Dark Matter Detection Methods Might Get A Boost

dark matter

A team of scientists from the University of Amsterdam has carefully analyzed the gravitational waves produced during the merging of a neutron star with a black hole. Their findings suggest that the quality of streams is partially altered when, during the process, an area of dark matter is involved.

The study has revealed the existence of the QCD axion, entitled one of the most impressive dark matter candidates.

The results were obtained with the help of radion telescope observations that spotted the inner goings of the merging between black holes and neutron stars.

Which is the particular sign that could help dark matter detection?

The existence of such axions in the vicinity of the surface of the black hole while the converging process with a neutron star occurs impacts the gravitational waves.

The waves are modified in a distinctive manner, which allows scientists to determine a direct estimation of the density of the axions.

The axions’ density can be altered as well by the radion waves produced by the neutron star and its extremely strong magnetic fields. In addition to this, another particular trait of the axions occurs.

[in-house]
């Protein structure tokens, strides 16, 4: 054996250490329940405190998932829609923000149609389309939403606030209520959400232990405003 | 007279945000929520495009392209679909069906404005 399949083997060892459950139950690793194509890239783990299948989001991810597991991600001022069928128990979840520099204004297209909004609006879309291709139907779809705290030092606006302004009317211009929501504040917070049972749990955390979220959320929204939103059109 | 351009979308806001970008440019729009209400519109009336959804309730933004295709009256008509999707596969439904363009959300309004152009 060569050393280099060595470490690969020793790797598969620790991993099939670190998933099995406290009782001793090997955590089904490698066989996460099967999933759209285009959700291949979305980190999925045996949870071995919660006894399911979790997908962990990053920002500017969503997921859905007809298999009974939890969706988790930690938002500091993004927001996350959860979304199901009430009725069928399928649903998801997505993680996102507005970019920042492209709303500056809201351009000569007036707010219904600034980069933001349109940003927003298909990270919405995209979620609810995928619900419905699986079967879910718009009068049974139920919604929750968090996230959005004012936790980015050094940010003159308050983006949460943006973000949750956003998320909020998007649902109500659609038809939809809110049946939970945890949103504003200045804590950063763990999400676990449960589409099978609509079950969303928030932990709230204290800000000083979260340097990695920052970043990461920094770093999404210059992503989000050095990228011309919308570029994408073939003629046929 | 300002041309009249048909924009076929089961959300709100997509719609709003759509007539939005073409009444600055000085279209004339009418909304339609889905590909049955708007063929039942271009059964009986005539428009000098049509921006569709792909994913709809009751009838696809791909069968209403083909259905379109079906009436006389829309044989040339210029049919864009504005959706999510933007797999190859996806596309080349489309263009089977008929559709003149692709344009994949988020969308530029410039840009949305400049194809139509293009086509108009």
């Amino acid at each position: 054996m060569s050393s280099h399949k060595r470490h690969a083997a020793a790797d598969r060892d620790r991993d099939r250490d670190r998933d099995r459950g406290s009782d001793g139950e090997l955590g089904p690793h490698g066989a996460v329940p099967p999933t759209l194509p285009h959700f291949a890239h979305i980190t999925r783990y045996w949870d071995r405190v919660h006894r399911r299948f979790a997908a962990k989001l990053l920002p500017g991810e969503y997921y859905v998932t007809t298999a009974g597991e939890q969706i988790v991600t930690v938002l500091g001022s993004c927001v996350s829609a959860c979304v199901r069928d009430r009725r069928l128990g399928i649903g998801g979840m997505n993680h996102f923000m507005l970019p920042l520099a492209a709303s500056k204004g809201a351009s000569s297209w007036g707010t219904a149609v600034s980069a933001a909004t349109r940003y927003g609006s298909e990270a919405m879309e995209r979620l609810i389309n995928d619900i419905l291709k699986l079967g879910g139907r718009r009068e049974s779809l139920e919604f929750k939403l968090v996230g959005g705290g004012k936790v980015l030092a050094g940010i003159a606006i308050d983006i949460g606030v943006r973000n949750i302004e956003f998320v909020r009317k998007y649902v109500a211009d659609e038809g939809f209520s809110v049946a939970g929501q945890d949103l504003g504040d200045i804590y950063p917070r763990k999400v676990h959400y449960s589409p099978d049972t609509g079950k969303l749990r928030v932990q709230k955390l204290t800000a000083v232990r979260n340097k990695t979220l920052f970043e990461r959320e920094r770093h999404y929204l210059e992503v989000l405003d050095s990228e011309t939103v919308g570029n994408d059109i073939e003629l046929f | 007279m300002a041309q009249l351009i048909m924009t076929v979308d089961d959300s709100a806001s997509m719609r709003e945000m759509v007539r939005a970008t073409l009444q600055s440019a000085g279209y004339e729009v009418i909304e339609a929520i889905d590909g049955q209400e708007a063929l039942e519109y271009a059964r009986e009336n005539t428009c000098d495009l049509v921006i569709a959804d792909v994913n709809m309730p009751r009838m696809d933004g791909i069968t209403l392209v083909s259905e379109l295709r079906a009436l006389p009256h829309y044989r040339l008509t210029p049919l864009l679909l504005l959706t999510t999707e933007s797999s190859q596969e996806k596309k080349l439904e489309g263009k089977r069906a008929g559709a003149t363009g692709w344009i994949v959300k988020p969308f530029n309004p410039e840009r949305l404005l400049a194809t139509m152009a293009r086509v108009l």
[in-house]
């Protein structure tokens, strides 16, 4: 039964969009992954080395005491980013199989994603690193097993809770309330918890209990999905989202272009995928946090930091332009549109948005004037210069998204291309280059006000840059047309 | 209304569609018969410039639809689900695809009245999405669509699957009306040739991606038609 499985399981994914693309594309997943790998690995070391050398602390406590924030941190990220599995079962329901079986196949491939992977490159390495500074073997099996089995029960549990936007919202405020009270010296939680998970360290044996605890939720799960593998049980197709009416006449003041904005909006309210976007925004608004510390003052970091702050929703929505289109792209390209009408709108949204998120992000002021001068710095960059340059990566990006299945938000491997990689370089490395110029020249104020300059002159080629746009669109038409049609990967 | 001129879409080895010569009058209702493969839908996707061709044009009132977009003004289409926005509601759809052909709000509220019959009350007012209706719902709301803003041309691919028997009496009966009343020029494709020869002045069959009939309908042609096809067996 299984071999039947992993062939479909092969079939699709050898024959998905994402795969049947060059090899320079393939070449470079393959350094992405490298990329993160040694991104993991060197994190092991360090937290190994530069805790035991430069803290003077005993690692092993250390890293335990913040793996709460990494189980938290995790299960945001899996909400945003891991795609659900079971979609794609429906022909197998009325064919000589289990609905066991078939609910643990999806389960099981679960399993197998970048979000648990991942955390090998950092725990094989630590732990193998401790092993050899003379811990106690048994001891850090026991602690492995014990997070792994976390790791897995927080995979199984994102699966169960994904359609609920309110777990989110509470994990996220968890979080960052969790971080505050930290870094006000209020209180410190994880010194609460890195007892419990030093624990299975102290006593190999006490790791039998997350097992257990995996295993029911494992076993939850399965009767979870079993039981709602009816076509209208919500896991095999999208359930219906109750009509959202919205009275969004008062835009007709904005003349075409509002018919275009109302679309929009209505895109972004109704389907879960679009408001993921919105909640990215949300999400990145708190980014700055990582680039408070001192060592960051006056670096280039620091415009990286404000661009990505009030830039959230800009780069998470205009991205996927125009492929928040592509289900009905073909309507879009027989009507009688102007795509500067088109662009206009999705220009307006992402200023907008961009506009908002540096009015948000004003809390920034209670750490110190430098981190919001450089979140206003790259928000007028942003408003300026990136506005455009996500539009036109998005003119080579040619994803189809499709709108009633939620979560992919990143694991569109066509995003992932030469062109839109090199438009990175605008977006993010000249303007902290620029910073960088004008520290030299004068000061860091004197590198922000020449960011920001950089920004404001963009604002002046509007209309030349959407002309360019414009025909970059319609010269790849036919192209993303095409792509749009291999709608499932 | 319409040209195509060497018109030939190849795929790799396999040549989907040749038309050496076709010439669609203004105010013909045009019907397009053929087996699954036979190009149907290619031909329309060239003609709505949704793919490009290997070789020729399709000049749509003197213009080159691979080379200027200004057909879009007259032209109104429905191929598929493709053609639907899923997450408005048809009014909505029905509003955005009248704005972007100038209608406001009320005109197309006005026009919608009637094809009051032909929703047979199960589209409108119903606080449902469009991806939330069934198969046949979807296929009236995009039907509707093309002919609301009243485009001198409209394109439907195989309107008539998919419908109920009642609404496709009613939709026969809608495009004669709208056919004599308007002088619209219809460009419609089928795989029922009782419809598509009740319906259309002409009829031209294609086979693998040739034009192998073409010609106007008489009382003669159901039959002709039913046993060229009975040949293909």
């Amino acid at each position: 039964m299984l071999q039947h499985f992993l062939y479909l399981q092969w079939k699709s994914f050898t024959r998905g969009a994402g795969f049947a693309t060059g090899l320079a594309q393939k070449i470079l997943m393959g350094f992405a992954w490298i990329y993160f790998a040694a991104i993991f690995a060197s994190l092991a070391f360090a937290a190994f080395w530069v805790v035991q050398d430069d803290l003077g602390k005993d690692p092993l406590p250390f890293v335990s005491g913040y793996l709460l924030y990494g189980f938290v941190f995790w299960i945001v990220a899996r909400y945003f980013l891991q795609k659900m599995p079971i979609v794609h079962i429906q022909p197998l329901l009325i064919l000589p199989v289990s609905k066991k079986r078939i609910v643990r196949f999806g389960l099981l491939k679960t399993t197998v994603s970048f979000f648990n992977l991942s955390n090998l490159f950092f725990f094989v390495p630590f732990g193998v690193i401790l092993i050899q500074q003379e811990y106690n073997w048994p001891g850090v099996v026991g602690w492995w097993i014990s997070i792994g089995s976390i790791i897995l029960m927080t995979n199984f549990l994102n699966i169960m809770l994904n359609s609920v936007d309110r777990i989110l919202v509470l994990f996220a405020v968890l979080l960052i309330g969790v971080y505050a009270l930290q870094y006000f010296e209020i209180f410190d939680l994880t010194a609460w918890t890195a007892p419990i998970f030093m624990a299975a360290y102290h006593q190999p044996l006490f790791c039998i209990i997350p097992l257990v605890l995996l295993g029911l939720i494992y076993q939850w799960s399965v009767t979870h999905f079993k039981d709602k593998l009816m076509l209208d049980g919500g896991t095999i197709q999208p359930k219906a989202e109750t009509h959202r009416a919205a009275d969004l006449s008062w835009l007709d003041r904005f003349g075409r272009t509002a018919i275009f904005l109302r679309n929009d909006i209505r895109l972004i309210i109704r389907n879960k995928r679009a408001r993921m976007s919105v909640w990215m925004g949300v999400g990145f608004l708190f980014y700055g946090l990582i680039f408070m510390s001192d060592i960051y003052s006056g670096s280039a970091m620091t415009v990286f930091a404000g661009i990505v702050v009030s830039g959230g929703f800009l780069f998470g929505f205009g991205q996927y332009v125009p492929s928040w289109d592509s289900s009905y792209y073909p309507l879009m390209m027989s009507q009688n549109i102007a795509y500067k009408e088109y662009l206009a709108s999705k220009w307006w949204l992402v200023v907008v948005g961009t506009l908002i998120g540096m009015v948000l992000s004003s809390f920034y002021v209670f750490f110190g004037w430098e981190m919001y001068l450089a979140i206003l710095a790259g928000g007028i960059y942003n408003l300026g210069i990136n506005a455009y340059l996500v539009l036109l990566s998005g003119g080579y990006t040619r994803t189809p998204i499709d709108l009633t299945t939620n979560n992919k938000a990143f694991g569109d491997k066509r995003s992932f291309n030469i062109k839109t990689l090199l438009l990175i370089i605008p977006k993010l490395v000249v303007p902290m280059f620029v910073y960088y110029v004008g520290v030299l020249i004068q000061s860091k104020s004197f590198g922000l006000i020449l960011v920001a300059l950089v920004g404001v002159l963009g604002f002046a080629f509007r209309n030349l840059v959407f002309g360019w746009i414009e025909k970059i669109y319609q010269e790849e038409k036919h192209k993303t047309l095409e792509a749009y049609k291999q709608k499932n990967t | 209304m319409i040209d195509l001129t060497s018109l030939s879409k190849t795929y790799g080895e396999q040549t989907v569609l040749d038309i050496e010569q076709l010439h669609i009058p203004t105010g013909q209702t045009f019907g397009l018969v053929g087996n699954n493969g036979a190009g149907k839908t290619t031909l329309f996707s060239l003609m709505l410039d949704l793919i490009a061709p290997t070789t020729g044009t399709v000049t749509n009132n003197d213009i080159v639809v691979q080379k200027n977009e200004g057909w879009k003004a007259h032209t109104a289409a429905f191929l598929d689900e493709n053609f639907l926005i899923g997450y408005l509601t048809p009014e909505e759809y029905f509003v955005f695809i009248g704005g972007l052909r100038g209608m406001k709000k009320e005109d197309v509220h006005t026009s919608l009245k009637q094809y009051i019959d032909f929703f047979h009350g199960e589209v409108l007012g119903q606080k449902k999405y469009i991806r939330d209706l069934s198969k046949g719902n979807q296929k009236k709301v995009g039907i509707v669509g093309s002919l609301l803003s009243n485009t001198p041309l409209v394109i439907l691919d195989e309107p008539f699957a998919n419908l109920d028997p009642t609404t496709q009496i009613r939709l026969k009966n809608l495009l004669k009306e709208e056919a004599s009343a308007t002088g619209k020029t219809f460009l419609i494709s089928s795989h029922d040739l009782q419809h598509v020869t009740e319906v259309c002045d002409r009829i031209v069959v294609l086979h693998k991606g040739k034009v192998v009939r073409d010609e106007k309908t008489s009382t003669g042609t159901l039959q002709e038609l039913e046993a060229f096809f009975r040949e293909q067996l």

A unique radio wave signal is eliminated, allowing researchers to detect the presence of the dark matter easily.

Therefore, the gravitational wave signals combined with the radio signals recognized can undoubtedly influence the detection of QCD axion dark matter.

Conclusions from the leading researchers

This study was conducted by a group of scientists from the GRAPPA center of excellence, the groups Samaya Nissanke and Christoph Weniger.

The astrophysicists Thomas Edwards and Bradley Kavanagh are the leading researchers of this study.

The conclusion of the study suggests that the black holes have the capability of shedding light on the dark matter surrounding them, as observed with the help of specially designed equipment.

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  1. Dark matter is a supersolid that fills ’empty’ space and is displaced by visible matter. The supersolid dark matter displaced by the Earth, pushing back and exerting pressure toward the Earth, causes gravity. The supersolid dark matter displaced by a galaxy ‘displaces back’, causing the stars to orbit the galactic center at the rate in which it does. The supersolid dark matter consists of a sea of massive photons which are displaced by the quarks the Earth consists of. The sea of massive photons displaced by the quarks the Earth consists of, pushing back and exerting pressure toward the Earth, is the quantization of gravity.